Friday, September 15, 2006
In Ouazzani-Chahdi v. Greensboro News & Record, the plaintiff sued a Greensboro, North Carolina, newspaper claiming defamation. The lower court dismissed for lack for personal jurisdiction. The U. S. Fifth Circuit has affirmed.
"In 2004 the News & Record published a story about sham marriages used by immigrants to obtain United States citizenship illegally....The article focused on a local immigration attorney, Manlin Chee....One of these marriages was that of Ouazzani-Chahdi, who had hired Chee to represent him...Ouazzani-Chahdi, who used to reside in North Carolina, is now a Texas citizen. The story alleged...that Ouazzani-Chahdi had married to obtain permanent legal resident status. The lawyer stated that had Ouazzani-Chahdi's ex-wife knwon that this was his motivation she would not have married him. Ouazzani-Chahdi sued News & Record in Texas state court, asserting that the defamatory article had caused him physical and reputational harm. News & Record removed to federal court...then successfully moved...to dismiss for lack of personal jurisdiction....Ouazzani-Chahdi appeals only the finding that the court lacked specific jurisdiction."
The Fifth Circuit examined whether it could exercise personal jurisdiction over the defendant. "Texas's long-arm statute reaches to the limits permitted by the Constitution, so the inquiry collapses into whether the exercise of jurisdiction over News & Record would offend due process....Specific jurisdiction in suits alleging an intentional tort based on the publication of defamatory material exists for (1) publication with adequate circulation in the forum state or (2) an author or publisher who "aims" a story at the state knowing that the "effects" of the story will be felt there...." The Court determined that under the Calder test, "News & Record did not sufficiently "aim" its conduct toward Texas such that a Texas court can exercise personal jurisdiction. Ouazzani-Chahdi bases his argument in large part on the availability of his biographical information, including his Texas residency, on the internet. If one enters his name into particular internet search engines, one result will be a website indicating that he is employed by a Houston law firm. He thus asserts that even if News & Record was unaware that he resided in Texas, this could be discovered with minimal effort. We must resolve all factual disputes in favor of Ouazzani-Chahdi. Despite this, the sole fact that News & Record knew, or could have determined through an internet search, that Ouazzani-Chahdi now works at a Texas firm is insufficient to establish personal jurisdiction under Calder....As discussed...there is no evidence, other than the fact of a mere three subscriptions, that defendants "aimed" any conduct toward Texas."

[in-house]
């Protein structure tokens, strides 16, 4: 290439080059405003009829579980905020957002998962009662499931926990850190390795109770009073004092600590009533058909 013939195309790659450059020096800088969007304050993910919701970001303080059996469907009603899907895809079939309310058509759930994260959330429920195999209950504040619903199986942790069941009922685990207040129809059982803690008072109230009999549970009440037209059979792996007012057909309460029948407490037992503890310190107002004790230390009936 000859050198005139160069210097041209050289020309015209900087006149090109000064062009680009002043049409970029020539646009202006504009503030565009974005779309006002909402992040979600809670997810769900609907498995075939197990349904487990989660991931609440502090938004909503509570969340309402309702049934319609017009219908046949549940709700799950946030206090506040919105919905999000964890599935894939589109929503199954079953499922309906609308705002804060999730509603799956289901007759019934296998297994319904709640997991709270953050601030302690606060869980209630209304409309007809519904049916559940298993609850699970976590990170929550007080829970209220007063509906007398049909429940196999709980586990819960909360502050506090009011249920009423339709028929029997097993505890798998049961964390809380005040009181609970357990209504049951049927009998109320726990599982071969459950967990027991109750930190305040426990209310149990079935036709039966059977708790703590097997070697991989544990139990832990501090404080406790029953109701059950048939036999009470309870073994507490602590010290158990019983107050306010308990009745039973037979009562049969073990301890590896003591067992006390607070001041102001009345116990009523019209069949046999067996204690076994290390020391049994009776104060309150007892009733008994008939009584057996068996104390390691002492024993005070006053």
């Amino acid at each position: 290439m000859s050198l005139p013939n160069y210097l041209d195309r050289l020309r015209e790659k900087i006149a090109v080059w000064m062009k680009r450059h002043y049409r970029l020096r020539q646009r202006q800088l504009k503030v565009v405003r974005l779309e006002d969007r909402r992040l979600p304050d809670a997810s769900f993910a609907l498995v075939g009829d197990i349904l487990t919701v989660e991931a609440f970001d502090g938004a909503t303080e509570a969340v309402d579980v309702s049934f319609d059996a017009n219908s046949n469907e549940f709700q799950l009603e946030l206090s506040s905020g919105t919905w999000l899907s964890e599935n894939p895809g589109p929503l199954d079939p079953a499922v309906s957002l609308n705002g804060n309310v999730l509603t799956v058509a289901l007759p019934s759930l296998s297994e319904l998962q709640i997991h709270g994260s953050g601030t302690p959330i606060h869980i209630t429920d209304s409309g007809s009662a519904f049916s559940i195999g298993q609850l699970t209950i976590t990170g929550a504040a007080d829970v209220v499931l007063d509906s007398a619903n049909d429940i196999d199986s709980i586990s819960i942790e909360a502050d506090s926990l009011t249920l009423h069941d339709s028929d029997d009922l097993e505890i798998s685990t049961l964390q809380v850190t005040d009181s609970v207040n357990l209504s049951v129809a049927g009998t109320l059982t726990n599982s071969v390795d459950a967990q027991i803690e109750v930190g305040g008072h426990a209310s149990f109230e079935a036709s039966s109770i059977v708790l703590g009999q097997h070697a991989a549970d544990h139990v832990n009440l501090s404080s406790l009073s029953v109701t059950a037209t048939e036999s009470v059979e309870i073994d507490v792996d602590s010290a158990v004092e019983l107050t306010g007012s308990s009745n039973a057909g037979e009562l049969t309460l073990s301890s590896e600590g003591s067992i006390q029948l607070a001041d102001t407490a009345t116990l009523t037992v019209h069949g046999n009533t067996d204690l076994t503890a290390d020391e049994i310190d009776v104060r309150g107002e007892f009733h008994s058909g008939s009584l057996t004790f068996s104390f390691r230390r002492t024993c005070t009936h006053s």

The case is Ouazzani-Chahdi v. Greensboro News & Record, 05-20957. Read the entire opinion here.